I never wanted to be part of their group. I wanted to break the mold that my family designed and venture into something new. All of that changed, however, when I enrolled in a summer study abroad program beginning in June 2011. I enrolled alone, seizing an extraordinary opportunity that nobody in my family ever had. The program started in Cyprus, a unique country in the middle of the Mediterranean Sea. During the student orientation we learned about a separate northern region in Cyprus; an unrecognized, self-declared state called the Turkish Republic of Northern Cyprus (“TRNC”). This is where the law began to pique my interest. The citizens of TRNC had their own laws, which were very different from the common law in Cyprus. I began to research the TRNC law and how it was interpreted differently across this unrecognized border. [I think this is more interesting fodder for an essay. The study abroad narrative is pretty common, but you cite specific things about Cyprus that engaged you, and that's very worth wile.]

Over the next two months I traveled to fifteen countries across the Mediterranean and Europe. This gave me the opportunity to see more unique law structures in various countries. I began speaking with anybody I could about the rules and regulations of their home country. The cultural and legal differences fascinated me. [Did you really? Like REALLY, did you speak with anyone you could about the rules & regulations where they live? This seems like a bending of the truth to me. Was it maybe for a research paper?] I became engrossed in learning the differences in legal practices across borders. One German cab driver mentioned a legal regulation that it was unlawful to run out of gas on the highway. A merchant in Greece described the difference between the Greek VAT and English taxes. I became so immersed in learning the subtle distinctions between laws of different countries that I began to keep a journal to remember the discrepancies. [Ok, this makes me believe you a little more. Maybe put this tidbit earlier?] I soon realized that international law was, and is, my calling. [Very weird grammatically.]

Although I never had any intention of becoming a lawyer, and did not like the idea of following my “generic” family path, my experiences abroad have lead me to realize that becoming an attorney, and specializing in international law, is what I want to do. While my decision to go to law school may not seem like a surprise to many, it is certainly a surprise to me, and, for the first time in my life, I’m looking forward to joining my family’s “law group.” [I think this conclusion comes across as pretty naive. I can't tell how long this program was, but it seems like your decision to become a lawyer isn't incredibly well thought out? We also don't get an idea of what your former career goals were, I'm curious what those were, and why you changed your mind. ]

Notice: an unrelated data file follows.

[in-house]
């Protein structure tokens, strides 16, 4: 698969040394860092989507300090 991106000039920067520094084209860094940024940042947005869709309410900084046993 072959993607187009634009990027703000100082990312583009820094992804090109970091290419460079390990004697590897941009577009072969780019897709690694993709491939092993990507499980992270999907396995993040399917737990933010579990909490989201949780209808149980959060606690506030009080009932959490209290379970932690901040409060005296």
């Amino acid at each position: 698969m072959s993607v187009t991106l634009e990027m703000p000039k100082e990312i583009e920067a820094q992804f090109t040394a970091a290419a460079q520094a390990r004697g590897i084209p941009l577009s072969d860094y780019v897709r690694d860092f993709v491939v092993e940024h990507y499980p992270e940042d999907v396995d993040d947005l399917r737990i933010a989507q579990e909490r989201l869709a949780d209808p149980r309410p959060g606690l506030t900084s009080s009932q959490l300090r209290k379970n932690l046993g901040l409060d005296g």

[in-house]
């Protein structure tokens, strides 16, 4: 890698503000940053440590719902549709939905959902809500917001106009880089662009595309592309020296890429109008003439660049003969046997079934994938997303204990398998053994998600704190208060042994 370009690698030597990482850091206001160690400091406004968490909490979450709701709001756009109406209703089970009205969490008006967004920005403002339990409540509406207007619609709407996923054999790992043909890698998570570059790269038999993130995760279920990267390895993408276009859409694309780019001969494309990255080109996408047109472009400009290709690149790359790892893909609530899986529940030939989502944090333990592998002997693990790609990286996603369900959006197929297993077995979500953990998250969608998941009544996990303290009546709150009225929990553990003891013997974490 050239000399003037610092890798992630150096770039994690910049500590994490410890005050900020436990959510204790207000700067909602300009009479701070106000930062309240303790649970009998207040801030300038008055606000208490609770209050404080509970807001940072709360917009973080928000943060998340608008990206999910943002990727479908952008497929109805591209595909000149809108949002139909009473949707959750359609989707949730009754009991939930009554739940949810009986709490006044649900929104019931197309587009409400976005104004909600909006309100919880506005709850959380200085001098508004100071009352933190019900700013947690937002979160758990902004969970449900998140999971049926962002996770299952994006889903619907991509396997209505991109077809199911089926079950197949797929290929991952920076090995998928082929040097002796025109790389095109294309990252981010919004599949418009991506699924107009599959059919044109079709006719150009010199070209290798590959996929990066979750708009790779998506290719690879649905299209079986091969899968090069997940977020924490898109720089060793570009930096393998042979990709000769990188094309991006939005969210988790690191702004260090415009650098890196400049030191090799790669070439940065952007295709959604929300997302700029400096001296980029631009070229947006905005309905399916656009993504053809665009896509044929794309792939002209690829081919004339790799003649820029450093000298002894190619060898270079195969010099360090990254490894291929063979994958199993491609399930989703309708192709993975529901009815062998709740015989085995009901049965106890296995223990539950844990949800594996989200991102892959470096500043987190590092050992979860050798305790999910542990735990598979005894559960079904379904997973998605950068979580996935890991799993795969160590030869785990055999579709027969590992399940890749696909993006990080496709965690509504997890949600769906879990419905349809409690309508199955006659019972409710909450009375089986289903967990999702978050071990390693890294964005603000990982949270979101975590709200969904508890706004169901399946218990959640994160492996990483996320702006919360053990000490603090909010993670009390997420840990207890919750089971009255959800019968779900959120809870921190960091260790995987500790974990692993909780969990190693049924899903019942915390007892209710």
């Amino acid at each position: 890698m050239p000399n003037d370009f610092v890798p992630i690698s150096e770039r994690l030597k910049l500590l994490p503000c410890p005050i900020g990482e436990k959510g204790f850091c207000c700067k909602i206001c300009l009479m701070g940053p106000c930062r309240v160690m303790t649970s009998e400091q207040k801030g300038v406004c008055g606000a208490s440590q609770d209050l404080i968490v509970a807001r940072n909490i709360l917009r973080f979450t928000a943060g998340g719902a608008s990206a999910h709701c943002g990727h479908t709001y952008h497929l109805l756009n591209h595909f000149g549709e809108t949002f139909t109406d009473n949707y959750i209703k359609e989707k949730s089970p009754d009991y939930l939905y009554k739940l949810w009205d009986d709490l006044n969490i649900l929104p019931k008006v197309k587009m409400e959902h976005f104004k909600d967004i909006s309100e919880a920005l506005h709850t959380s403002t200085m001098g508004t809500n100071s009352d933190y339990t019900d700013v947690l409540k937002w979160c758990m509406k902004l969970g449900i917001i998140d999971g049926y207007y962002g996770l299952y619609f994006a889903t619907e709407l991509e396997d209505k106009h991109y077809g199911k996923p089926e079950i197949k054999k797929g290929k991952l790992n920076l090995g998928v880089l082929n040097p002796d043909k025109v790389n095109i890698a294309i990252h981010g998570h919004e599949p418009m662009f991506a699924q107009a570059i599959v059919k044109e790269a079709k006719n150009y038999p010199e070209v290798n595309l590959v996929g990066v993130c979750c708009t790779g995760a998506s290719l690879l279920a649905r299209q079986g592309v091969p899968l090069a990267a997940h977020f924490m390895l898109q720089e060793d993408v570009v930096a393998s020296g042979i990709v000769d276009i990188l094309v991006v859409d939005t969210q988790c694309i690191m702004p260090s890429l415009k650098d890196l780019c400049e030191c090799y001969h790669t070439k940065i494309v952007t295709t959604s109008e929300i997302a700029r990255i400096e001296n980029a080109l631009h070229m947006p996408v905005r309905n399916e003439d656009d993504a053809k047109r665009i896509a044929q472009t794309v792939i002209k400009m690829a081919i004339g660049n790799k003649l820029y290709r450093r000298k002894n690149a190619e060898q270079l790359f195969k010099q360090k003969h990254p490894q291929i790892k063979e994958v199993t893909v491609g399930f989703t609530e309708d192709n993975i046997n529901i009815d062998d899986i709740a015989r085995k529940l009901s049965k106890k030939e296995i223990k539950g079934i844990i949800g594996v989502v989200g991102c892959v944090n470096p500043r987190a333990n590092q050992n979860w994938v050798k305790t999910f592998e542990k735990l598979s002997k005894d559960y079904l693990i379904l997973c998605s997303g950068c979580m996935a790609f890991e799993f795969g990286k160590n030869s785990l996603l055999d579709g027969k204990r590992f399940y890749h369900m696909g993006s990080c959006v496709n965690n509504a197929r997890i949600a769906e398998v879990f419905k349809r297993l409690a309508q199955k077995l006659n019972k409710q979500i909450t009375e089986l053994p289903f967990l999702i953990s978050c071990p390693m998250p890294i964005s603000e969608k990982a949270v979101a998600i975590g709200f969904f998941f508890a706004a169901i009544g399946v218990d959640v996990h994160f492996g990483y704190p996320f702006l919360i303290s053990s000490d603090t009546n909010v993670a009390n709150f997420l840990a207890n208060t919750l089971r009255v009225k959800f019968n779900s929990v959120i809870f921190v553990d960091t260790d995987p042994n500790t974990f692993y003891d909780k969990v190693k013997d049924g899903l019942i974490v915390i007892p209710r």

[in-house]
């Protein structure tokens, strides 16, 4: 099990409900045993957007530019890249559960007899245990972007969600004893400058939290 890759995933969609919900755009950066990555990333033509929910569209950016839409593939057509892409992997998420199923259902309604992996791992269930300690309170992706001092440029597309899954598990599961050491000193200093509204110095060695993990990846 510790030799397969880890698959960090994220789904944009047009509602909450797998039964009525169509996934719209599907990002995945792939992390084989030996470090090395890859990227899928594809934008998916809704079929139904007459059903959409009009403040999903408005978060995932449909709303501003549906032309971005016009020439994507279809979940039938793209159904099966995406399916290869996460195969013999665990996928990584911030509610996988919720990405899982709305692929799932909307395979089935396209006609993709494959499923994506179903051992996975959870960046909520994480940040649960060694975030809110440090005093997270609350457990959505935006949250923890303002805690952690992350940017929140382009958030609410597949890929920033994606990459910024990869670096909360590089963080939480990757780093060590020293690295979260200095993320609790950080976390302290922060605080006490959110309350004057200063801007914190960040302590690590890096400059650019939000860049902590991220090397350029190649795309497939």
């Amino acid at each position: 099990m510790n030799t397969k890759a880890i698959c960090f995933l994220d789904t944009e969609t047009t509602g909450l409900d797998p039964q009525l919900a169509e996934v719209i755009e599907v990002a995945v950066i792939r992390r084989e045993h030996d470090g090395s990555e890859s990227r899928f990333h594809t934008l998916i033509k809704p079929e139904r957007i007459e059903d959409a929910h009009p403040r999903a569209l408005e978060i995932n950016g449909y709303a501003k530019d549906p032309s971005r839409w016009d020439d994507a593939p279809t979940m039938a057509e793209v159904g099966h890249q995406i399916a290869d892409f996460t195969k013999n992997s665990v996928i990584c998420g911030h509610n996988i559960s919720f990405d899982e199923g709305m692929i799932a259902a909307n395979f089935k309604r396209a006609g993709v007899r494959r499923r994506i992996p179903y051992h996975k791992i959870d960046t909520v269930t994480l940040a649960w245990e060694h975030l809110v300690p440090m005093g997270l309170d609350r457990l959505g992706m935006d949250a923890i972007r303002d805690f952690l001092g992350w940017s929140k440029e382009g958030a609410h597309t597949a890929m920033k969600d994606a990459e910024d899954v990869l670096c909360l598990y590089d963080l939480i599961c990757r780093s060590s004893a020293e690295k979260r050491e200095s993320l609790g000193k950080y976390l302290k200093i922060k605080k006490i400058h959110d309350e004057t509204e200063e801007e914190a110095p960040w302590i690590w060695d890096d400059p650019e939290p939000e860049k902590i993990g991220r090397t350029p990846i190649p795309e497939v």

You asked for blunt - I would scrap most of this and try to think of another topic. Or maybe you can focus entirely on your trip to Cyprus and how that exposed you to the complexities of international laws? That could be an effective essay if written in a compelling way.

bsf2344
Posts: 29
Joined: Wed Aug 22, 2012 5:48 pm

Re: 2nd draft personal statement- correct format

Postby bsf2344 » Thu Oct 11, 2012 6:25 pm

Ok thank you. I appreciate the detailed feedback. Any other opinions?

bsf2344
Posts: 29
Joined: Wed Aug 22, 2012 5:48 pm

Re: 2nd draft personal statement- correct format

Postby bsf2344 » Sun Oct 14, 2012 7:57 pm

Anyone else?

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LoveLife89
Posts: 102
Joined: Mon Mar 05, 2012 12:08 pm

Re: 2nd draft personal statement- correct format

Postby LoveLife89 » Sun Oct 14, 2012 8:20 pm

bsf2344 wrote:Hello everyone, this is my 2nd draft. I'm looking for any feedback good or bad. Please be as blunt as possible. Thank you.